Vanessa Kirby

Working with what one could consider his production repertory company of longtime associates, Scott strikes gold with too many to mention, the credits alone add many minutes to this 2 1⁄2-hour movie. But his production designer, costume designers and especially his cinematographer should be singled out.

Arthur Max, the production designer of numerous Scott movies including “Gladiator,” has recreated Paris of the period from its squalor to its glory, finding many ideal sites and dressing them appropriately. His battlefields are breathtaking. David Crossman and Janty Yates (Academy Award for “Gladiator”) as costume designers added depth and breadth to the landscape of storytelling whether on the battlefield or at the coronation. It is cinematographer Dariusz Wolsky who brings the glory, glamour and guts to this film. The very scope of the battle sequences is impossible to describe but you experience every horizon and feel as though you have been transported into the combat. Many have effectively and beautifully filmed palace interiors and street scenes, but few have so convincingly filmed the scope and chaos of war.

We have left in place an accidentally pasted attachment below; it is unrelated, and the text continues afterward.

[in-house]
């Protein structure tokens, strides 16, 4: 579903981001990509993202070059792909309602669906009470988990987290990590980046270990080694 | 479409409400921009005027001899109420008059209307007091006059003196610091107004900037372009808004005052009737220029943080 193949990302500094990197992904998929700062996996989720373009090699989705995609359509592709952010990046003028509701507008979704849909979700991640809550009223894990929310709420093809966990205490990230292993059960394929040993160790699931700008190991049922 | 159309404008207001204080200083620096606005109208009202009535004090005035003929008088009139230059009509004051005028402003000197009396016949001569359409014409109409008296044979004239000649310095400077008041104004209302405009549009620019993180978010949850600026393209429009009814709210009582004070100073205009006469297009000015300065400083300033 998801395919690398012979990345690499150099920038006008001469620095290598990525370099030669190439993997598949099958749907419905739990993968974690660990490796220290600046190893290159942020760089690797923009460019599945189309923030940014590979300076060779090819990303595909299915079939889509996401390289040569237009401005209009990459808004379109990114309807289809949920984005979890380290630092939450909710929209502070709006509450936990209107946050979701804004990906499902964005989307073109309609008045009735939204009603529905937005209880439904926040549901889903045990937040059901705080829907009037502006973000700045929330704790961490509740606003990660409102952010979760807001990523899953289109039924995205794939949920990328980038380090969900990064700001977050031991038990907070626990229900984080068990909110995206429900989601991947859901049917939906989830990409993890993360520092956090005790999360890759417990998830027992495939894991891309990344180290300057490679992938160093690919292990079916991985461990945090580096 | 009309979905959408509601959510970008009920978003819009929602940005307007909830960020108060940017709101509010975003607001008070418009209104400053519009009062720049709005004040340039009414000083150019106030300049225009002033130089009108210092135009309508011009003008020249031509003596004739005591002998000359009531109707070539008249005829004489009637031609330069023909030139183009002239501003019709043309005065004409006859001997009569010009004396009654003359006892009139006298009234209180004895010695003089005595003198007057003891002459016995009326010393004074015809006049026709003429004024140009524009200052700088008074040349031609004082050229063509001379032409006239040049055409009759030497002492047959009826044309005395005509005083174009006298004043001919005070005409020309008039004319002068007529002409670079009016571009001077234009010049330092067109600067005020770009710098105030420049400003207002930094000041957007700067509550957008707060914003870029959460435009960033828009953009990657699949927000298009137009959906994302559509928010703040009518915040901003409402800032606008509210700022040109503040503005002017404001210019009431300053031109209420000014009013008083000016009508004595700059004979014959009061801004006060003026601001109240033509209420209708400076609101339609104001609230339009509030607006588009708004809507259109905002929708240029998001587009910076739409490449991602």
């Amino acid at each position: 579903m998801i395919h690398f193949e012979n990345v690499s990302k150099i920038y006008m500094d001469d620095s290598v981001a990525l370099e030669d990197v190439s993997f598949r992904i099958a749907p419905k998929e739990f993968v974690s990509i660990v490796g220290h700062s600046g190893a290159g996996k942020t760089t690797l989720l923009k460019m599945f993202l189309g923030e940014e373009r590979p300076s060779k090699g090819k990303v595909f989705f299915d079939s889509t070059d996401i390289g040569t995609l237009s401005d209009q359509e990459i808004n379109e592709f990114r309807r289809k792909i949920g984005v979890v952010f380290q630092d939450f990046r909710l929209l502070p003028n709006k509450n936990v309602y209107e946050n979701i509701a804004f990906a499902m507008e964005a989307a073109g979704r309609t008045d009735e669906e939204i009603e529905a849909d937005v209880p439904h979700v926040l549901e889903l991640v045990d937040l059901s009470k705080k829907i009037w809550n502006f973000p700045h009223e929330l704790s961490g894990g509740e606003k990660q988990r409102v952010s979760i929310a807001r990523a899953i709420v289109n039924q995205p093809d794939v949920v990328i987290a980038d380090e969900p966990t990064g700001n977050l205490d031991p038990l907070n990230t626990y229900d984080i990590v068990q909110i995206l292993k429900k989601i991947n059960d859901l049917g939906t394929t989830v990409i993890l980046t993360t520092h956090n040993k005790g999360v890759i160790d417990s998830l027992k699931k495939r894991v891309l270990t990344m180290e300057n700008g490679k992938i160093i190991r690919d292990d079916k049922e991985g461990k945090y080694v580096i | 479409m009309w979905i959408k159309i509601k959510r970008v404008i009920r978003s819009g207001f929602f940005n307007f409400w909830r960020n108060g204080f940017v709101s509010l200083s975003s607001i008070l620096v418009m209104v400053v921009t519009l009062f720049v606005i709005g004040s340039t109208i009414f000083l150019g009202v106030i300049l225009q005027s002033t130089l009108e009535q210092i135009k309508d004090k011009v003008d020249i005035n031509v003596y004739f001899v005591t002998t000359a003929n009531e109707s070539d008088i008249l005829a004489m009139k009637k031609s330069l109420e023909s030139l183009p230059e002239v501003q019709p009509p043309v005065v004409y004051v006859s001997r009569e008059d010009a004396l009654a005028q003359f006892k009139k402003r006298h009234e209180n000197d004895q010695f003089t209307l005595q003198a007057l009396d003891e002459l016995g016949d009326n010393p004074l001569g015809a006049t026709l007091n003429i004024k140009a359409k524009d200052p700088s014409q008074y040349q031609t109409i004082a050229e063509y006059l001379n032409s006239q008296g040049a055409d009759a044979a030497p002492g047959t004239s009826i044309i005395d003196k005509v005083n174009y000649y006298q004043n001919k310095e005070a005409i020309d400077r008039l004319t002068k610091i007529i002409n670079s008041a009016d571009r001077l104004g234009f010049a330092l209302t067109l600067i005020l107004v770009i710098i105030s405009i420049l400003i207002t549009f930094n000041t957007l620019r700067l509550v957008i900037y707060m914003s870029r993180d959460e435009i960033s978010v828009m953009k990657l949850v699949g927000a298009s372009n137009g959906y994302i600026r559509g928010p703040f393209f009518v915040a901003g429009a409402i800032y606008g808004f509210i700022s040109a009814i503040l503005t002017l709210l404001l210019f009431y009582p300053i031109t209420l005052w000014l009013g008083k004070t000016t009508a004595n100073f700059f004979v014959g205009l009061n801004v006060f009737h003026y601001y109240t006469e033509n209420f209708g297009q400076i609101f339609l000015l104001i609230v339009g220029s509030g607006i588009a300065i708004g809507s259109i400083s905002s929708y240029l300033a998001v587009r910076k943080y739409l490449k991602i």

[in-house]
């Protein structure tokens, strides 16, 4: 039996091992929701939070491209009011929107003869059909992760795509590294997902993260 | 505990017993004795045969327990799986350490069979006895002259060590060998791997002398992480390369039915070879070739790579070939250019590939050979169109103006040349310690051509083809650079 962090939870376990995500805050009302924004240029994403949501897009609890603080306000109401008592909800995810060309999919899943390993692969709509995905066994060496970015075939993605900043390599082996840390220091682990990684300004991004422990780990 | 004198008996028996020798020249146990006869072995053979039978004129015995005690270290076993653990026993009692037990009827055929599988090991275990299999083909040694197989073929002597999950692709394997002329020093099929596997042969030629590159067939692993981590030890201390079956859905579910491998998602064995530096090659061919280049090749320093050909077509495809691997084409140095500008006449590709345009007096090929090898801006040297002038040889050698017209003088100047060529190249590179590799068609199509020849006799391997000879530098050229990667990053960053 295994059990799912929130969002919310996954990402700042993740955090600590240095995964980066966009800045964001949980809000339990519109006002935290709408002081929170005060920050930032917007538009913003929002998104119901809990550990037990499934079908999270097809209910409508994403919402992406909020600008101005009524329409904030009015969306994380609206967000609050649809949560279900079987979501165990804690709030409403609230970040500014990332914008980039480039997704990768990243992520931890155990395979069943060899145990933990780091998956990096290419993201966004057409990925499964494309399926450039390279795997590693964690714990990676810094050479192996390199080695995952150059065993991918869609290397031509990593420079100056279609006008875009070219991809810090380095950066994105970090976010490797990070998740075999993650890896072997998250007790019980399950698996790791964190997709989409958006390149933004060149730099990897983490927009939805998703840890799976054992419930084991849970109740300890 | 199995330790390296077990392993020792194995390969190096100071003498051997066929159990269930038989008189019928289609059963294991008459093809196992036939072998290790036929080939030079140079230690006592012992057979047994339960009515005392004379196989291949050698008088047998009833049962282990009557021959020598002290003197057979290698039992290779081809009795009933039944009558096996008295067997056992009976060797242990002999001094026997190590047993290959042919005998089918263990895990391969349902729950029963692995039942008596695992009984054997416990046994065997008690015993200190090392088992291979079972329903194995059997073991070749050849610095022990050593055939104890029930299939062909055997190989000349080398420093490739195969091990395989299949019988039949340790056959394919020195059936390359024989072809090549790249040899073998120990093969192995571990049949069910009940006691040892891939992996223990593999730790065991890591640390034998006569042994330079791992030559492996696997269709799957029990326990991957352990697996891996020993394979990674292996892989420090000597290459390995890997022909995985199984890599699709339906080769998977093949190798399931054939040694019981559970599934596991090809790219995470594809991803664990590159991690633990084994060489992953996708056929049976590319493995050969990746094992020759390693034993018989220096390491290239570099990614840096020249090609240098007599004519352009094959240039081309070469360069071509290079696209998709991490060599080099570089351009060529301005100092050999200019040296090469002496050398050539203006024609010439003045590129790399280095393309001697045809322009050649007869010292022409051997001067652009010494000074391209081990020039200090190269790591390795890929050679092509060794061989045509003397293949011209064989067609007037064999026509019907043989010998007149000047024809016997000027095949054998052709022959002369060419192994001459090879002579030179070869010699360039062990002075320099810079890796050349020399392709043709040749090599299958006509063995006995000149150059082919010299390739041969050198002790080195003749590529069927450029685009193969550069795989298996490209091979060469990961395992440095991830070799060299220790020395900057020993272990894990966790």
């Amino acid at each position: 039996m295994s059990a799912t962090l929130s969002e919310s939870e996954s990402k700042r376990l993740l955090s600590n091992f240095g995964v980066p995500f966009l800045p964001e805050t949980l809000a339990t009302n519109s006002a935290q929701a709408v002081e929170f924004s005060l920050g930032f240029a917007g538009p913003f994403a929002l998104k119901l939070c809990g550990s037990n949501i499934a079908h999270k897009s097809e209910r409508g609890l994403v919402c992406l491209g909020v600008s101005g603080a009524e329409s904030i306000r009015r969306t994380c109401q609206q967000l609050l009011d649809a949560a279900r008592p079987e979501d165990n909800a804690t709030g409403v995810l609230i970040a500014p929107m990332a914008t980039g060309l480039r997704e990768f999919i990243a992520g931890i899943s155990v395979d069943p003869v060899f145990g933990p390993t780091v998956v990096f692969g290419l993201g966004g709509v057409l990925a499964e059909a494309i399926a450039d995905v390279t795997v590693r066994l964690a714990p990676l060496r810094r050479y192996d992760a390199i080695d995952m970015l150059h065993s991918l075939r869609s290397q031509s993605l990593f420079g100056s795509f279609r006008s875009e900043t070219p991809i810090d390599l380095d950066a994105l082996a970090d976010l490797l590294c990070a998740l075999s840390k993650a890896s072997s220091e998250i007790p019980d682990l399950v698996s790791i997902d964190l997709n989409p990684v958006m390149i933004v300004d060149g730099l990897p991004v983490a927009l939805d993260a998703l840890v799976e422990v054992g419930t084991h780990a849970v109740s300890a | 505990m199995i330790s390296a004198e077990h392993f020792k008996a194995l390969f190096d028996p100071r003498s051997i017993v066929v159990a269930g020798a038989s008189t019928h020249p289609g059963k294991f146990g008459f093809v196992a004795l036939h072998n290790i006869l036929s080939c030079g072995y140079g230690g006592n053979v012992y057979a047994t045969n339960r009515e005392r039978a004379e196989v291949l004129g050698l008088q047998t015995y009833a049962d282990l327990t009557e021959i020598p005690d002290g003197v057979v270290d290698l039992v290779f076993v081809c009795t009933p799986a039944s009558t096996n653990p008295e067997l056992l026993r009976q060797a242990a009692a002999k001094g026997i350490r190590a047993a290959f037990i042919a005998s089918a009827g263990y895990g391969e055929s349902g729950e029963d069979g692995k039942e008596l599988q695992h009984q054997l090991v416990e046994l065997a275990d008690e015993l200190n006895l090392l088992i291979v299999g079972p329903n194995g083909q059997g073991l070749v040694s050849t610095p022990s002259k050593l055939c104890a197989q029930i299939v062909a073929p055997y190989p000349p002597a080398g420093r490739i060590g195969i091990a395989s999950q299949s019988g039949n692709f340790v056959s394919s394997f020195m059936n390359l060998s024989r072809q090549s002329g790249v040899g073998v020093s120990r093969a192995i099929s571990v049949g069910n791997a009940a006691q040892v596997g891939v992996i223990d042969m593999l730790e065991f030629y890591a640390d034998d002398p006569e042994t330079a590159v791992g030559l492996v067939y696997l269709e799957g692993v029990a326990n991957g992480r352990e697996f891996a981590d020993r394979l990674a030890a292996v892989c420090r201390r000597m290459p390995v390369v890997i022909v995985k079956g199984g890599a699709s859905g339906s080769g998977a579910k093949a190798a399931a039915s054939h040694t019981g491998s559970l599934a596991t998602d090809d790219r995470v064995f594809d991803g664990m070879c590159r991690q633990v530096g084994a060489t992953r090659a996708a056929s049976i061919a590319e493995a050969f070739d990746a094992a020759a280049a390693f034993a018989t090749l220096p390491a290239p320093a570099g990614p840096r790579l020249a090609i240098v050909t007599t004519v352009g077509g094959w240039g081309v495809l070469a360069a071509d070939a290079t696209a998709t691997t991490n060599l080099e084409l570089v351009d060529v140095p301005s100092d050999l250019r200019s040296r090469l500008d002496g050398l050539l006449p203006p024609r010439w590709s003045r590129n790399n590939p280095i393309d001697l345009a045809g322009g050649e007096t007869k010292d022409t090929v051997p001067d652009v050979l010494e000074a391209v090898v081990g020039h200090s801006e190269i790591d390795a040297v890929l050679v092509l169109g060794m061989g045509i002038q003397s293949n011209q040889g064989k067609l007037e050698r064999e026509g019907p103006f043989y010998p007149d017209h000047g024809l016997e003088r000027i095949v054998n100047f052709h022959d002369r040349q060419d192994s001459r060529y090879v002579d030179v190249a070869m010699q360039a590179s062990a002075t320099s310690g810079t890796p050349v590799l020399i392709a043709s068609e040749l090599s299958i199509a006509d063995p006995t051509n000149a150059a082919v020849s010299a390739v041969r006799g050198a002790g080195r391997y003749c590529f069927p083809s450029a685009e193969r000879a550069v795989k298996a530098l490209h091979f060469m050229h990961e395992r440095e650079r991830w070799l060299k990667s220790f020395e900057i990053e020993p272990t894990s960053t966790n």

Looking at “Napoleon” as an epic, however, is where Scott succeeds on a grand scale. His staging of the story, whether on the battlefield or in the bedroom is outstanding; he is undone by a script that, while filling in the overview, is undermined by unimaginative dialogue and the framework of a love story that doesn’t measure up to the overall history.